It's time to pick fresh blueberries. Blueberries pack a healthful punch that you really shouldn't miss and they taste great.
Blueberries are one of the easiest fruits to prepare and serve. There is no peeling, pitting or cutting. They have few natural pests, other than birds, so pesticides are generally unnecessary.
Researchers at the U.S. Department of Agriculture Human Nutrition Center found that blueberries rank No. 1 in antioxidant power when compared with 40 other fresh fruits and vegetables. Antioxidants are helpful in neutralizing by-products of metabolism called free radicals. Free radicals can play a role in the development of cancer and in other age-related diseases.
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According to the USDA Nutrient Database, 1 cup of fresh blueberries has only 83 calories. That same cup of blueberries provides 21 grams of carbohydrate, 1 gram of protein and 3.5 grams of fiber. Blueberries are an excellent source of vitamin C, provide vitamin A, manganese, potassium and iron.
Select plump, full blueberries with a light gray-blue color. A berry with any hint of red isn't fully ripened. White and green-colored blueberries will not ripen after they are picked; while blueberries that have already turned purple, red or blue-ish usually do ripen after they are picked (if they are kept at room temperature to ripen).
Fresh blueberries can be fragile so they need to be handled with care. Store them in the refrigerator and wash them gently just before eating or preparing. Chilling the blueberries after picking will increase shelf life. If you need to store them longer than a few days, they can be canned or frozen.
Freeze berries in freezer containers without washing. Washing results in a tougher skinned product. Pack berries into containers, leaving headspace. Berries can also be frozen first on a tray and then packed into containers as soon as they are frozen. Seal and freeze. Because unwashed blueberries freeze individually, they can be easily poured from containers in desired amounts. Wash berries in cool water before using.
One pint of fresh blueberries weighs about 3/4 pound. One pound of fresh blueberries is about 2 2/3 cups of berries.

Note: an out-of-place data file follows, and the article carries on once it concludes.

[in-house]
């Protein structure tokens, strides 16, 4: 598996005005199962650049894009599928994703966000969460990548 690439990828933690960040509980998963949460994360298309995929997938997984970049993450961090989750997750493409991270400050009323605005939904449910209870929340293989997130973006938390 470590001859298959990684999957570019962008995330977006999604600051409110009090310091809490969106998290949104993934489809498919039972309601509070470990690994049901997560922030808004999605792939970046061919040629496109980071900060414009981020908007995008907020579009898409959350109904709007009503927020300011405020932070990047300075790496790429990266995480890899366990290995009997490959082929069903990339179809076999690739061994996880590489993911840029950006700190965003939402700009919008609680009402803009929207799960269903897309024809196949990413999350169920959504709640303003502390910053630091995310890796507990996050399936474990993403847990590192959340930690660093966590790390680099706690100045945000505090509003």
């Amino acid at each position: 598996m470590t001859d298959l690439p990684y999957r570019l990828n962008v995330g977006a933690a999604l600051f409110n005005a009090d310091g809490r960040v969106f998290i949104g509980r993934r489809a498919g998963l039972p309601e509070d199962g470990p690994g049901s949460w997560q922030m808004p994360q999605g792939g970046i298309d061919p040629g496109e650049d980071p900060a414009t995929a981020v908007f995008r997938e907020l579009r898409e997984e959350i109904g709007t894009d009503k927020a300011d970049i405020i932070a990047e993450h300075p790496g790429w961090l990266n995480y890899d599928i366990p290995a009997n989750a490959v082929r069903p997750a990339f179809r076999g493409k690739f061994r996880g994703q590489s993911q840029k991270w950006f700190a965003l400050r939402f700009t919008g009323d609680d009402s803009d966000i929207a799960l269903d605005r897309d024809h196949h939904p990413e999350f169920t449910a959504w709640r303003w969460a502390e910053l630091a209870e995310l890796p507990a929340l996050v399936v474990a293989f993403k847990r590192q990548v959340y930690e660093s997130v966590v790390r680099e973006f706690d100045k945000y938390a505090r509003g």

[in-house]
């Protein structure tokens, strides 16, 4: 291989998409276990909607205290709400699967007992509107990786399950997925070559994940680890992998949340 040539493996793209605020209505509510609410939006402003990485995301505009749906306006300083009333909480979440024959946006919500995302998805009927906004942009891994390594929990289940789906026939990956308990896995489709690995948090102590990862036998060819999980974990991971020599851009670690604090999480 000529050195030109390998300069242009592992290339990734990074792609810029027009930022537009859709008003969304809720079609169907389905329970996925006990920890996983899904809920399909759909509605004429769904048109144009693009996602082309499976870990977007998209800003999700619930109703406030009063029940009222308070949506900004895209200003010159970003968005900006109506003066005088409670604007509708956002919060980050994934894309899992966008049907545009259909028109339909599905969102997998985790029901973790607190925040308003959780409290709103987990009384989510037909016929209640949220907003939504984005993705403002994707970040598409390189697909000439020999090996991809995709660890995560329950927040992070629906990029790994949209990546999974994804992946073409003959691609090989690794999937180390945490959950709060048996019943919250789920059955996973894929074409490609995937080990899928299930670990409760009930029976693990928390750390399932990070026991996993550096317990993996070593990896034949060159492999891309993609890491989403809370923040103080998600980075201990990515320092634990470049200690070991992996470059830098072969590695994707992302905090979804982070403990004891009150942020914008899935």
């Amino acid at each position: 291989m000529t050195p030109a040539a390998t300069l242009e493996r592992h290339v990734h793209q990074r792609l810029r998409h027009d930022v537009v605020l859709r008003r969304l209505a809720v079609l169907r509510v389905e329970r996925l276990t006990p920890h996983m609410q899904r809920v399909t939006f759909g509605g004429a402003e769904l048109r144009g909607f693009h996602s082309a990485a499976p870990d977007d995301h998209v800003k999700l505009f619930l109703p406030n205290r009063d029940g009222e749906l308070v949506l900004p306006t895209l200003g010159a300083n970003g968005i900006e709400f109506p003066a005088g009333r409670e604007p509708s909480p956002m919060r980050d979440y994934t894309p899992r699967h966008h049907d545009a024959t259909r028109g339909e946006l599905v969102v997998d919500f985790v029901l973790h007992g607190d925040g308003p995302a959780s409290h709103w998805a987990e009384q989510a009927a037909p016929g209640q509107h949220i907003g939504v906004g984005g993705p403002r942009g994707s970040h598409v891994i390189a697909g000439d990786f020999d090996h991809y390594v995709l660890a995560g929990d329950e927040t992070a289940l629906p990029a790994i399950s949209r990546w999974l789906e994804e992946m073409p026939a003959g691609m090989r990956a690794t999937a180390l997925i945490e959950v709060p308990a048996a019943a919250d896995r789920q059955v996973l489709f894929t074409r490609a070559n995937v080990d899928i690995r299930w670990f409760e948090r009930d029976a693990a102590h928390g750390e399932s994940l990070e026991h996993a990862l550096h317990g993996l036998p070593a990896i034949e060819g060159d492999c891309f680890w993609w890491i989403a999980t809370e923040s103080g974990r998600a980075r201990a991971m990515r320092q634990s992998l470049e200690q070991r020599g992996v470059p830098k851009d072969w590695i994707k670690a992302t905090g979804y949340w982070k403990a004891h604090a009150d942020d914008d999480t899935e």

It takes about 4 cups of blueberries to make a blueberry pie.
A normal batch of blueberry preserves, jam or jelly requires 5 pints of berries.
Fruit & Veggies - More Matters ( ww.fruitsandveggiesmorematters.orgw) suggest the following ways to enjoy blueberries:
A sweet, green salad. Make a sweet salad by topping spinach leaves or lettuce with blueberries, nuts, strawberries, mandarin oranges and a light Vidalia onion dressing.
o Pancakes and waffles. Make a whole-wheat pancake or waffle batter and add fresh blueberries. Prepare and enjoy.
o Blue juice. The kids will love this one. Toss blackberries, blueberries and a splash of orange juice into a blender and add some blue to your kids' day.
o Blueberries and bran. Add fresh blueberries to a bran muffin mix. Bake and enjoy.
o Top your oatmeal. Top your favorite cereal or oatmeal with a handful of fresh blueberries.
o Fruit kabobs. Make fruit kabobs by stacking blueberries, kiwi and strawberries on toothpicks. Enjoy as is or dip them in low-fat vanilla yogurt.
o Blue smoothie. Combine milk, low-fat frozen vanilla yogurt and blueberries in a blender for a tasty blue smoothie.
o Parfait. Layer blueberries, low-fat vanilla yogurt, low-fat granola and pineapple to make a delicious after-dinner snack.
o Just pop a few. Then a few more. They're delicious as is.
- Lynn Little is a family and consumer sciences educator with University of Maryland Extension in Washington County.